Fake security tools still big threat, worms on the rise

TheNo. 1 offender to Canadian’s PCs in the first half of 2009 was Win32/ZangoSearchAssistant, adware that victims probably don’t even know hit them, according to a recent security report from Microsoft Corp.

ZangoSearchAssistant tricks unsuspecting users into downloading it in the guise of improving search results and producing related links based on user-specific keywords, explained Mohammad Akif, security and privacy lead with Microsoft Canada Co.

“You might think what a stroke of luck, I was just searching for Michael Jackson earlier, and now this offer is popping up,” said Akif. But in reality, the related links are companies in ZangoSearchAssistant’s network.

Most of the Top 25 security threats listed in the seventh version of the Microsoft Security Intelligence Report (SIRv7) are consumer threats, but those of importance to the enterprise include ASX/Wimad and Win32/Renos, said Akif.

Both Trojans, Wimad and Renos have had a presence in the enterprise for some time, as have others, said Akif. “That is the biggest category from an enterprise perspective,” he said.

Wimad, for instance, positions itself as a Windows media file, tricking users into downloading it.

SIRv7 also reported that worm infections rose by nearly 100 per cent compared to the preceding six months, thanks to Conficker and Taterf.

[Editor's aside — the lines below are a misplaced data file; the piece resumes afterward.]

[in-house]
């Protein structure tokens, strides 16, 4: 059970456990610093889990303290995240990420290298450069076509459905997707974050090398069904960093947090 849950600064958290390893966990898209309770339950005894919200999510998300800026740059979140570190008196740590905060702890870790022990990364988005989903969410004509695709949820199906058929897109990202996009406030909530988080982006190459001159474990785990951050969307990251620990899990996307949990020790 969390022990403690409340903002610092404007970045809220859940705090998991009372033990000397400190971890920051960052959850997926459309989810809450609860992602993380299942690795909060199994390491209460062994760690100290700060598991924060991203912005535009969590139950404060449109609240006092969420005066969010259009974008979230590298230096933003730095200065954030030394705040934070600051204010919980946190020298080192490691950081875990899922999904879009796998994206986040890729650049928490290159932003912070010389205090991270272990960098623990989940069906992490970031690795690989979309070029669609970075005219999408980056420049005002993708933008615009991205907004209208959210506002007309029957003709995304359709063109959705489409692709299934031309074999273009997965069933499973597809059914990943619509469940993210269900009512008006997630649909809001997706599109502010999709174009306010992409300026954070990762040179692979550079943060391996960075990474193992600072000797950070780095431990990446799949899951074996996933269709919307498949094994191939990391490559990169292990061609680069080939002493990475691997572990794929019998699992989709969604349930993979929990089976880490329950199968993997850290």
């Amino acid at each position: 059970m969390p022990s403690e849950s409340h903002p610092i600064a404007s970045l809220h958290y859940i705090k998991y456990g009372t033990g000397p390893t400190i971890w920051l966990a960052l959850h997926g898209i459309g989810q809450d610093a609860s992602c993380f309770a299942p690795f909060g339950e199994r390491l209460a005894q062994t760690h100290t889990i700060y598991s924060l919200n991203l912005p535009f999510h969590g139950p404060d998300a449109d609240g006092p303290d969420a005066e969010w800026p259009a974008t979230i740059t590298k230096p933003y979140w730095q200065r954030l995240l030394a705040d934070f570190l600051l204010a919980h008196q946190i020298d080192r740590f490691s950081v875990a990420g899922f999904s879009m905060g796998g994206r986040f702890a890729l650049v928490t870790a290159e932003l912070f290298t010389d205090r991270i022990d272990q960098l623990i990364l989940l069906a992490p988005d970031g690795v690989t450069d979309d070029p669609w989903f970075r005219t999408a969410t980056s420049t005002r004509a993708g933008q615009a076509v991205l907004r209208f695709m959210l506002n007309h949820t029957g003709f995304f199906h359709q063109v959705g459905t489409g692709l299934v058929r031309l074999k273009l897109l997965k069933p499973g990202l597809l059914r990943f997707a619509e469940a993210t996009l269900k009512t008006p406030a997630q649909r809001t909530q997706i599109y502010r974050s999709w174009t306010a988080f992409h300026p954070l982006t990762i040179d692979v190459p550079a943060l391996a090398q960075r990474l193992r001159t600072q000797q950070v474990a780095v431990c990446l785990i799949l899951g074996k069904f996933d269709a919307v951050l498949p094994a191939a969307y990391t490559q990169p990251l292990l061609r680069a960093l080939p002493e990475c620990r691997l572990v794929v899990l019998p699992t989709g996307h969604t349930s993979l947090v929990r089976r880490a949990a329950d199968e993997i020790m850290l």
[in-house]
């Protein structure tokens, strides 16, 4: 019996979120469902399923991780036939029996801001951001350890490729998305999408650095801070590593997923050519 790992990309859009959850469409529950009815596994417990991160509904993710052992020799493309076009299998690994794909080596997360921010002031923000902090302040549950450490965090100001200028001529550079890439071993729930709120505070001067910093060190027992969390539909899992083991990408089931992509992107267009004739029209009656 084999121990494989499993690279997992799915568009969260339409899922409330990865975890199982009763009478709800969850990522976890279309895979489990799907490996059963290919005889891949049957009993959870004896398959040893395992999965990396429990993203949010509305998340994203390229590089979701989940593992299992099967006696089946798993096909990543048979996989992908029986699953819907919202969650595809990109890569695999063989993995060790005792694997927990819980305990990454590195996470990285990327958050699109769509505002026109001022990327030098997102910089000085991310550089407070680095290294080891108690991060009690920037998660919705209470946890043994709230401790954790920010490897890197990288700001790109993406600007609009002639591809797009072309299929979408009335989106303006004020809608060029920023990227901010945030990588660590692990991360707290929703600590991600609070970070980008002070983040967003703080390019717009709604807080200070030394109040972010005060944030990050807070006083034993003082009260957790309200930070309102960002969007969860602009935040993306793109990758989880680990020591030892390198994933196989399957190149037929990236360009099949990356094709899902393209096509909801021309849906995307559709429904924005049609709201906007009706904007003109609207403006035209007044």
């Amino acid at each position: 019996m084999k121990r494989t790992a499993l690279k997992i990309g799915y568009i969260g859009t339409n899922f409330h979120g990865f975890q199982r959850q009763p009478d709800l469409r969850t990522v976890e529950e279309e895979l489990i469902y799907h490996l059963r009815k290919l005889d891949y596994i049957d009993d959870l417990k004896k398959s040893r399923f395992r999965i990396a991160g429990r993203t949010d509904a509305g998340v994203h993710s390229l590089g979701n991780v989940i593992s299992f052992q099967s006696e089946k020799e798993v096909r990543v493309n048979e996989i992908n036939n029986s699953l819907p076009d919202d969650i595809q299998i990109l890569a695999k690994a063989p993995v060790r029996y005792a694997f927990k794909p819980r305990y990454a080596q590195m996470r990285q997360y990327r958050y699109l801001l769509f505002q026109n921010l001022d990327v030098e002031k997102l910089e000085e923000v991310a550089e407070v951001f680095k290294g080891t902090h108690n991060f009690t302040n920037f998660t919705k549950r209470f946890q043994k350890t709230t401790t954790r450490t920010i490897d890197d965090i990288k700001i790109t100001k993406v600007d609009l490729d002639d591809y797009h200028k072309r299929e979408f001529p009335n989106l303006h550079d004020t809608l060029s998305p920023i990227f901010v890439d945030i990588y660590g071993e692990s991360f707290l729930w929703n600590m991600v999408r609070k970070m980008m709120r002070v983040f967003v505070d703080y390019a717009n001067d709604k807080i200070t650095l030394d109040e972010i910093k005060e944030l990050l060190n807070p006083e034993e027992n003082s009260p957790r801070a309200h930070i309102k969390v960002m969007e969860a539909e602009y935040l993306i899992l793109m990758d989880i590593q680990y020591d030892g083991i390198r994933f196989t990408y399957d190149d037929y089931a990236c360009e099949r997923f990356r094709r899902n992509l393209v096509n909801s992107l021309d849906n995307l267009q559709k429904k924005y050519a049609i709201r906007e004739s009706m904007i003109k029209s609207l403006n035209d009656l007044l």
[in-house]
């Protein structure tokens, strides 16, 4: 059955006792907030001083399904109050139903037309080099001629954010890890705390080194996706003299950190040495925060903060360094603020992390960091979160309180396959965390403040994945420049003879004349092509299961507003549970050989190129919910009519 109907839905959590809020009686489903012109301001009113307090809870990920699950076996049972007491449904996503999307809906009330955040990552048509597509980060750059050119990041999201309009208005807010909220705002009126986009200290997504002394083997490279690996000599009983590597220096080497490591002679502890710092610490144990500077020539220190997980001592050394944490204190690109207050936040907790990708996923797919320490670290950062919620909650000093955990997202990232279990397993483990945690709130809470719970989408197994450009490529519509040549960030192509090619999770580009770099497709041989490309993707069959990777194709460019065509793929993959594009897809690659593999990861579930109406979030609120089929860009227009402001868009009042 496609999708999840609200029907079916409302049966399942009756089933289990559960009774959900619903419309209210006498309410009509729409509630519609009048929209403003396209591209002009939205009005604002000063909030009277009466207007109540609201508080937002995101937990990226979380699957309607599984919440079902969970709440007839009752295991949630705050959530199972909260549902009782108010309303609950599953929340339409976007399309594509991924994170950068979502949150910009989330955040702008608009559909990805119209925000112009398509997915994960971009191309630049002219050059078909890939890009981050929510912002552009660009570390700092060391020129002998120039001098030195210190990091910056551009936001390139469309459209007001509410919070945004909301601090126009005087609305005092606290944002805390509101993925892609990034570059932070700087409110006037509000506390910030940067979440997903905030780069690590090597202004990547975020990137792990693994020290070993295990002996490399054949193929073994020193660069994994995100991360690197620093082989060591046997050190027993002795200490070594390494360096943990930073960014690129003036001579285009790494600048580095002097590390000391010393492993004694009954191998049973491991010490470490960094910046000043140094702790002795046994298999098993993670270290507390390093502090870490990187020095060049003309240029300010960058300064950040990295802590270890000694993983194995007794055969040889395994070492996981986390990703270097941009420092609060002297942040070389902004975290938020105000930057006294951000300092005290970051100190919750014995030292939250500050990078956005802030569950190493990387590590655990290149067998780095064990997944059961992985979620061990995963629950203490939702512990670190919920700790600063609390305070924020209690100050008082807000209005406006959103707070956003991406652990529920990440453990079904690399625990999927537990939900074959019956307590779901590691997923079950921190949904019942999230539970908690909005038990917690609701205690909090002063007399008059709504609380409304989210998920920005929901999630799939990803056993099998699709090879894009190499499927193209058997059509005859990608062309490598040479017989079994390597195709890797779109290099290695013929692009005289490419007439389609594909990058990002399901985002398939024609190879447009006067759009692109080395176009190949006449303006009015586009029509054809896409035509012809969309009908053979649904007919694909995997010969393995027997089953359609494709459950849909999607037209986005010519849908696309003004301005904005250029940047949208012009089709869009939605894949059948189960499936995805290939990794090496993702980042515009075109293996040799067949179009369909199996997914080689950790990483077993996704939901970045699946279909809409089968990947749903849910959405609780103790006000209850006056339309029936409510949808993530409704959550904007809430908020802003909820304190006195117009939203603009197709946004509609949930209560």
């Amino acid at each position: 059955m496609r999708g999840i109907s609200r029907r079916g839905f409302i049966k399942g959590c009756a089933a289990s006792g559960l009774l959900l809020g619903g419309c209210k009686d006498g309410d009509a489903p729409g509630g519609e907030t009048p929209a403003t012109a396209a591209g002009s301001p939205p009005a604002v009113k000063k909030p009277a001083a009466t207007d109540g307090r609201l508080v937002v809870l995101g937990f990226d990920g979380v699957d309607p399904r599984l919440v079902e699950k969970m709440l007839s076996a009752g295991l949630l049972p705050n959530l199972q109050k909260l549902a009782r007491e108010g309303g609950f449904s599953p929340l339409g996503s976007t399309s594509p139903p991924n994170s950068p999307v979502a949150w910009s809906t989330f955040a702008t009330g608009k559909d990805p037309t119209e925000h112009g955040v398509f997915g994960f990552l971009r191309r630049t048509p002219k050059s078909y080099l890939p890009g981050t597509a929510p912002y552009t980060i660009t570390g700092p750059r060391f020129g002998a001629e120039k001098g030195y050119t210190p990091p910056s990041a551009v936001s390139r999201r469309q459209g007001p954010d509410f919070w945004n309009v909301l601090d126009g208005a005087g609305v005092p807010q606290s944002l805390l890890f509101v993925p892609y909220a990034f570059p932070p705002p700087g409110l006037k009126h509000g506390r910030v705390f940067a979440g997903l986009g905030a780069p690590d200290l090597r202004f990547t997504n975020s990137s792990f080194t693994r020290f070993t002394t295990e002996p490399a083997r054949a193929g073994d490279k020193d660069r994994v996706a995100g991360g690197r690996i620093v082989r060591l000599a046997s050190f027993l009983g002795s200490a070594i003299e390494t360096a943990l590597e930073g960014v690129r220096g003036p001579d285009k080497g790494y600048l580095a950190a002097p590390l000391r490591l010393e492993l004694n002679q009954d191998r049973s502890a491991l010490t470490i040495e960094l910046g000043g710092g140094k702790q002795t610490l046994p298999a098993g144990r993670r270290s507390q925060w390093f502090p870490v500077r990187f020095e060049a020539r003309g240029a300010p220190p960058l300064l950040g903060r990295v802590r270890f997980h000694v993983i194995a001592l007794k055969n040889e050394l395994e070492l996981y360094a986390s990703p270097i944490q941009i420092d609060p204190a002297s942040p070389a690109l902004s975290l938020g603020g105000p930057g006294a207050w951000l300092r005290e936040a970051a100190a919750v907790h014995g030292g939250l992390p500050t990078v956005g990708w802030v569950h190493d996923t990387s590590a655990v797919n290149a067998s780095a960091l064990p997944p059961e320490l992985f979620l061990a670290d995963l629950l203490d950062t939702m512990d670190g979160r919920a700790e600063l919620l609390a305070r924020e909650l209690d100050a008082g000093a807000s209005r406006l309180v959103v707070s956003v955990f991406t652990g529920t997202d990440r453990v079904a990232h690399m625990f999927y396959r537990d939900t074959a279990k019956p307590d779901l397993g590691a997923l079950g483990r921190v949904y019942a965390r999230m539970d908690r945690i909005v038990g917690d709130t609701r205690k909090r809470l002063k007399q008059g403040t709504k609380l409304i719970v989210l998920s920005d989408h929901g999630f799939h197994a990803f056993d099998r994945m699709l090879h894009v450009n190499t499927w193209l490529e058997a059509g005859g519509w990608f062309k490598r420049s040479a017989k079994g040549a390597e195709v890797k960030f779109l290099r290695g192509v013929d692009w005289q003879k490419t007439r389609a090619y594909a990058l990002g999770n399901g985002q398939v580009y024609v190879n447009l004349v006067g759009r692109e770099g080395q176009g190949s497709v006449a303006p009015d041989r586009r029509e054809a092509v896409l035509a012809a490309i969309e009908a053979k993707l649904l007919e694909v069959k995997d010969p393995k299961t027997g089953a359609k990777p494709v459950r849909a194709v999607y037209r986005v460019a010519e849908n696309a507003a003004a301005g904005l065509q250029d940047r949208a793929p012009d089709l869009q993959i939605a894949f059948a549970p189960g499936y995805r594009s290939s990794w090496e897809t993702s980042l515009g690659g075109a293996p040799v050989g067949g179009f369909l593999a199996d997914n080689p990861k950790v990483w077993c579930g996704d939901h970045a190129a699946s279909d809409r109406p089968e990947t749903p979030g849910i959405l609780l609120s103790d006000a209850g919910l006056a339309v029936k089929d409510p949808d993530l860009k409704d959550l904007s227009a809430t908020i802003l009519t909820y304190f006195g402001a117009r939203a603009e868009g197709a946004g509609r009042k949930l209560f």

While spikes in infection rates are normal when new attacks are launched, they are usually just a “small bump,” said Akif. “This is a little bit unusual,” he said.

Akif added that the fact that these two worms spread as quickly and effectively as they did is a testament to the strength of these types of threats.

Conficker can spread through an enterprise that didn’t have appropriate security rules in place, said Akif. Taterf, spreading primarily through the online gaming community, could still infect enterprises if the child of an employee had an infected PC from playing online games, and transferred infected files to the parent’s PC, who then transferred them to work, said Akif.

SIRv7 also indicates that rogue, or fake, security software remains a major threat, although infections did drop by 20 per cent in the past six months.

“All over the world, it has become the No. 1 threat,” said Akif.

There were 16.8 million infections in 2008 compared to 13.4 million in the last six months. But rogue security software is morphing, becoming more sophisticated in how it attacks, said Akif. It’s more difficult to identify now because they do things like latch on to free software.

While rogue security software is typically not a huge pain for large enterprises with security policies in place, Akif said resource-constrained small to medium businesses are an easy target.

According to Toronto-based security consultant, Brian O’Higgins, rogue security software is particularly crafty because it preys on a combination of fear and training.

“People have been trained to be concerned about security, and when a pop-up comes on that claims your machine is at risk, they are willing to install the software,” said O’Higgins.

Moreover, advertisements for scareware find their way to reputable sites after the malware distributors have successfully worked around search engine optimizations, said O’Higgins.

But while some scareware actually does remove malware, said O’Higgins, they are created to be difficult to remove because they can’t be uninstalled unless the user pays a removal fee.

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